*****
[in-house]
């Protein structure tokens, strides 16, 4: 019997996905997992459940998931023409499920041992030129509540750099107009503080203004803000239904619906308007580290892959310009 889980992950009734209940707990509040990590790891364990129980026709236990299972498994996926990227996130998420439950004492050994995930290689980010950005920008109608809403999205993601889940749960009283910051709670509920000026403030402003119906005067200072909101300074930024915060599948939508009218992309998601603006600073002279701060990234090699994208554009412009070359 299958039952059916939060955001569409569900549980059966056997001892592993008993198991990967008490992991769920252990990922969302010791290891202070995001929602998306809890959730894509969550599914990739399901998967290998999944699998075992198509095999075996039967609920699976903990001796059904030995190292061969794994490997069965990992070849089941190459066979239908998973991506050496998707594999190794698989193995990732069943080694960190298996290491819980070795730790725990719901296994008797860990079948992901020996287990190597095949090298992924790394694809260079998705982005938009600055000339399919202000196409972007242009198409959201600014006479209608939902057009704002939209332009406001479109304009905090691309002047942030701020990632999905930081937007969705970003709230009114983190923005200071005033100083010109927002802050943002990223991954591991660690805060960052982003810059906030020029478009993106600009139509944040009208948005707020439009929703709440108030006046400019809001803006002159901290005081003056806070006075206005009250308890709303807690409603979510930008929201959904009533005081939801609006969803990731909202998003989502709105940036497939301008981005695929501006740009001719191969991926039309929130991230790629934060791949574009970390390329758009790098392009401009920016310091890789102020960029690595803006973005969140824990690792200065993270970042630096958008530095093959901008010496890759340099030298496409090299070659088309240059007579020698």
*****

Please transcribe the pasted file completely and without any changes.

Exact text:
[in-house]
């Protein structure tokens, strides 16, 4: 019997996905997992459940998931023409499920041992030129509540750099107009503080203004803000239904619906308007580290892959310009 889980992950009734209940707990509040990590790891364990129980026709236990299972498994996926990227996130998420439950004492050994995930290689980010950005920008109608809403999205993601889940749960009283910051709670509920000026403030402003119906005067200072909101300074930024915060599948939508009218992309998601603006600073002279701060990234090699994208554009412009070359 299958039952059916939060955001569409569900549980059966056997001892592993008993198991990967008490992991769920252990990922969302010791290891202070995001929602998306809890959730894509969550599914990739399901998967290998999944699998075992198509095999075996039967609920699976903990001796059904030995190292061969794994490997069965990992070849089941190459066979239908998973991506050496998707594999190794698989193995990732069943080694960190298996290491819980070795730790725990719901296994008797860990079948992901020996287990190597095949090298992924790394694809260079998705982005938009600055000339399919202000196409972007242009198409959201600014006479209608939902057009704002939209332009406001479109304009905090691309002047942030701020990632999905930081937007969705970003709230009114983190923005200071005033100083010109927002802050943002990223991954591991660690805060960052982003810059906030020029478009993106600009139509944040009208948005707020439009929703709440108030006046400019809001803006002159901290005081003056806070006075206005009250308890709303807690409603979510930008929201959904009533005081939801609006969803990731909202998003989502709105940036497939301008981005695929501006740009001719191969991926039309929130991230790629934060791949574009970390390329758009790098392009401009920016310091890789102020960029690595803006973005969140824990690792200065993270970042630096958008530095093959901008010496890759340099030298496409090299070659088309240059007579020698």